You will also have shipping costs, either in getting the mare to the stud farm or of having the semen transported. If you use shipped semen, there will be vet fees for monitoring her cycle and for inseminating the mare. If your mare is going to stay on the breeding farm, there will be daily board, of course.
You will also pay vet costs related to palpations, ultrasound exams, and any drugs that may be used to help time ovulation. If she’s on the farm at a time of one of their routine de-wormings, she’s going to be included. There may be other costs associated with sending your mare to a stallion station, such as “chute fees.”
Pregnancy expenses: You’ll want a vet visit to confirm that your mare is actually pregnant. This is often done 14 to 18 days after breeding while the mare is still at the stud farm. Checks after this are optional, but it’s usually recommended to repeat the exam at one to two months to make sure she didn’t lose the pregnancy – and while there’s still time in the season to rebreed.
If the mare has a conformation problem with her vulva, she may require a Caslick’s surgery to protect the uterus from infection. You’ll need the vet to reverse that surgery when the mare gets close to foaling.
Pregnant mares also need more protein and minerals in their diet to “build” the foal, and in amounts that are higher than their need for increased calories. That means her diet will likely have to be supplemented.
If the mare is going to be exposed to many horses coming and going, your vet may recommend special vaccination protocols. Serious health problems aren’t too common, but some pregnant mares experience laminitis or colic.
Foaling: This really should be attended by someone experienced, preferably your vet. The farm call will be money well spent, for on-the-spot help with delivery, an examination of the baby and mare for any problems, and solid advice on what to look for in the critical early period of the foal’s life.
The first year: Foals and weanlings need much more intensive de-worming than older horses. The initial vaccination series will include at least two vaccinations for each disease, so double the vet visits for that too. Developmental orthopedic problems, such as physitis or contracted tendons, can occur, and be sure to keep a little money aside for injuries.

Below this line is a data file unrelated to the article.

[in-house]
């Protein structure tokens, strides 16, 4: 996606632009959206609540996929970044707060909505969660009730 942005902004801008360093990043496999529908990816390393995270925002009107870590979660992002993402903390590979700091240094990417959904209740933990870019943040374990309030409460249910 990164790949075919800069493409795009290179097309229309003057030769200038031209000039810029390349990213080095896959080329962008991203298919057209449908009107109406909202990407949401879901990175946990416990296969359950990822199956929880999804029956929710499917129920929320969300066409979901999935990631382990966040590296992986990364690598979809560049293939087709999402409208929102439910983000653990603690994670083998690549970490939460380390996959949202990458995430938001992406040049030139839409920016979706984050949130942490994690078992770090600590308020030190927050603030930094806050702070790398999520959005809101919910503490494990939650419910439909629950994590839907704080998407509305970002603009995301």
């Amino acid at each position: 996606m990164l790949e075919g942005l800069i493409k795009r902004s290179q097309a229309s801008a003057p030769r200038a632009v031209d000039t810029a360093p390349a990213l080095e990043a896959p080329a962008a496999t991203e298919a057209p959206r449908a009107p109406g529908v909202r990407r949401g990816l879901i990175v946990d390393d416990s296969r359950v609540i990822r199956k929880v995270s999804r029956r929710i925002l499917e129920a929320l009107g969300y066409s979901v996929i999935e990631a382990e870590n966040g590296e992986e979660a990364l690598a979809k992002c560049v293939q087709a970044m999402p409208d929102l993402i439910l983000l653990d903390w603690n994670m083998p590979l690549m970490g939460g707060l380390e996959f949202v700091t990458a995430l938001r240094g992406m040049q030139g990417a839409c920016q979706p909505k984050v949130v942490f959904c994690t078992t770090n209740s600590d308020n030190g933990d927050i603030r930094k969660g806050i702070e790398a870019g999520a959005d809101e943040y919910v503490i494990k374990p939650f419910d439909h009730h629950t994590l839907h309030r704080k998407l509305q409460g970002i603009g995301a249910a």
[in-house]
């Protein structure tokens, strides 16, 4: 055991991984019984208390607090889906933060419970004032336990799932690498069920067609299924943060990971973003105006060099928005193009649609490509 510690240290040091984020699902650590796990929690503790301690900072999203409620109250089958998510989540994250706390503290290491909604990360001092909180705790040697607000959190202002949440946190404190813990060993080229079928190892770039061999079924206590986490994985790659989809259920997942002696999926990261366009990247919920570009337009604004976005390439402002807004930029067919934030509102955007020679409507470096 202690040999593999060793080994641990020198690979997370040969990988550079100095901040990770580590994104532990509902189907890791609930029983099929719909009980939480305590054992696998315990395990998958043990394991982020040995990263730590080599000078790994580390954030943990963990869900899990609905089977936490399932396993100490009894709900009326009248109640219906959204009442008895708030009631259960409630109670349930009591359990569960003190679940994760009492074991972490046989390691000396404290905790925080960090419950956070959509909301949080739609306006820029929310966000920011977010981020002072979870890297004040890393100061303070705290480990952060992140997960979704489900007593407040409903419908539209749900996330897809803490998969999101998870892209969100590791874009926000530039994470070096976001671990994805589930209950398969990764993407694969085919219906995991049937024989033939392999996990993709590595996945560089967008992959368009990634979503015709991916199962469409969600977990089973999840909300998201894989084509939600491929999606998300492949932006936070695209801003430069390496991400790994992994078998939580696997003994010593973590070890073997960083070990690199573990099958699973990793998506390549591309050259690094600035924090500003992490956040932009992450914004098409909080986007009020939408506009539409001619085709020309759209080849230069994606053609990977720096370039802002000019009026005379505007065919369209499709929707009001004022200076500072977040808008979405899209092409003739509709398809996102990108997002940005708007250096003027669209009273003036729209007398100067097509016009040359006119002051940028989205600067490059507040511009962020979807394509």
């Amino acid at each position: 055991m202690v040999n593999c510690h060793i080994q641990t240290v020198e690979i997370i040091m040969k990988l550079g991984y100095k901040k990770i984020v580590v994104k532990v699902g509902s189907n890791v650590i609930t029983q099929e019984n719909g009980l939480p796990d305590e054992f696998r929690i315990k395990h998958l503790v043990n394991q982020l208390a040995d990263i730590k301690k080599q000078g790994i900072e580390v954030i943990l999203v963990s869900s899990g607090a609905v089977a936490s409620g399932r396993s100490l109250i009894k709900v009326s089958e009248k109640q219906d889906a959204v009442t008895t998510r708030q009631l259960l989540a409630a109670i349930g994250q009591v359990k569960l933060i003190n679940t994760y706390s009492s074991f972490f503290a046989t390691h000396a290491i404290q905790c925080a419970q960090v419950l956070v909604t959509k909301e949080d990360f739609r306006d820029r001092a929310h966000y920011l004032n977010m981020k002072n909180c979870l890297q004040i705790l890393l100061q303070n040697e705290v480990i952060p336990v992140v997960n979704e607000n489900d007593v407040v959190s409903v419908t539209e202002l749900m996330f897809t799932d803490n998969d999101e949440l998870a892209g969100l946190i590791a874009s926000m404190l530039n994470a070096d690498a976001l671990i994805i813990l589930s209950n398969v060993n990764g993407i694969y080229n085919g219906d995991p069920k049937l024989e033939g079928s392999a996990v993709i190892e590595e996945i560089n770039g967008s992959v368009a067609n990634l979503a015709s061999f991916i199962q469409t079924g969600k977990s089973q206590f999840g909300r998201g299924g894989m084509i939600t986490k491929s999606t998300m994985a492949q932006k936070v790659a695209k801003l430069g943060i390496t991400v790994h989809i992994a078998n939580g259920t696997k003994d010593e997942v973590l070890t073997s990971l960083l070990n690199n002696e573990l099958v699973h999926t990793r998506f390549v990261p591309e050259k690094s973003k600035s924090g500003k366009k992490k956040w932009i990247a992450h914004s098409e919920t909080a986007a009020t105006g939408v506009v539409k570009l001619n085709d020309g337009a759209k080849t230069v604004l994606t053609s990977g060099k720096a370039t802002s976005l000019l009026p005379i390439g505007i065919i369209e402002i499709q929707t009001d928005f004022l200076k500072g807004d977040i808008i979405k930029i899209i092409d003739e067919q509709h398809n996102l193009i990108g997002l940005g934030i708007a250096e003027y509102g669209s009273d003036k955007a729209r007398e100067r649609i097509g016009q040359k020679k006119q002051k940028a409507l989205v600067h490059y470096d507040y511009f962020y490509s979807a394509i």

Routine hoof care is very important, and should start at an early age. Your baby will go through at least two or three halter sizes during this period too. If you have a colt, castration is usually done in the fall or early winter of his first year.
From the age of a year on, just figure your horse expenses will be doubled. If you are relatively inexperienced, you will probably need the services of a professional trainer to get your young horse started in the right direction.
Many vitamins and minerals influence fertility. Keep your mare on a high-quality vitamin and mineral supplement over the winter and into breeding time. Her supplements should correct the specific deficiencies and imbalances in your pasture and hay, so get professional advice on this from an independent source (your vet, a nutritionist, your agricultural extension agent – not from someone selling supplements).
If your mare is overweight, start her on a regular exercise program, lunging when you don’t have time to ride. Cut out the grain, and feed her a 10% to 30% protein pelleted mineral supplement instead. These are fed at 1 to 2 lbs./day, so you can substitute it at times you would normally grain.
If your mare is too thin, be sure her de-worming is up-to-date, including treatment for bots and tapeworms. Feed her free-choice hay and up to 5 lbs./day of a high-quality supplemented grain.
If you are exercising her, you may need to feed more grain. If the mare has a lot of trouble coming up to a normal weight despite being fed amounts that would easily cause another horse to gain, you need to let your vet know so he can look for an underlying medical problem.
Use the winter to carefully investigate stallion prospects. Once you have selected a stallion or two, contact the breeding farm and make sure you understand the requirements for incoming mares: vaccinations, health certificates, uterine cultures, Coggins, etc. Talk to your vet about scheduling any needed tests and vaccines well in advance of the time you would like to breed your mare.
If your mare is going to need vaccinations that are not part of your normal routine, she will likely have to have two injections, two to four weeks apart, to complete the series. Culture results can take a week or two to come back and Coggins tests have been known to get lost, so be sure to allow enough time to have all your preparations done comfortably ahead of breeding.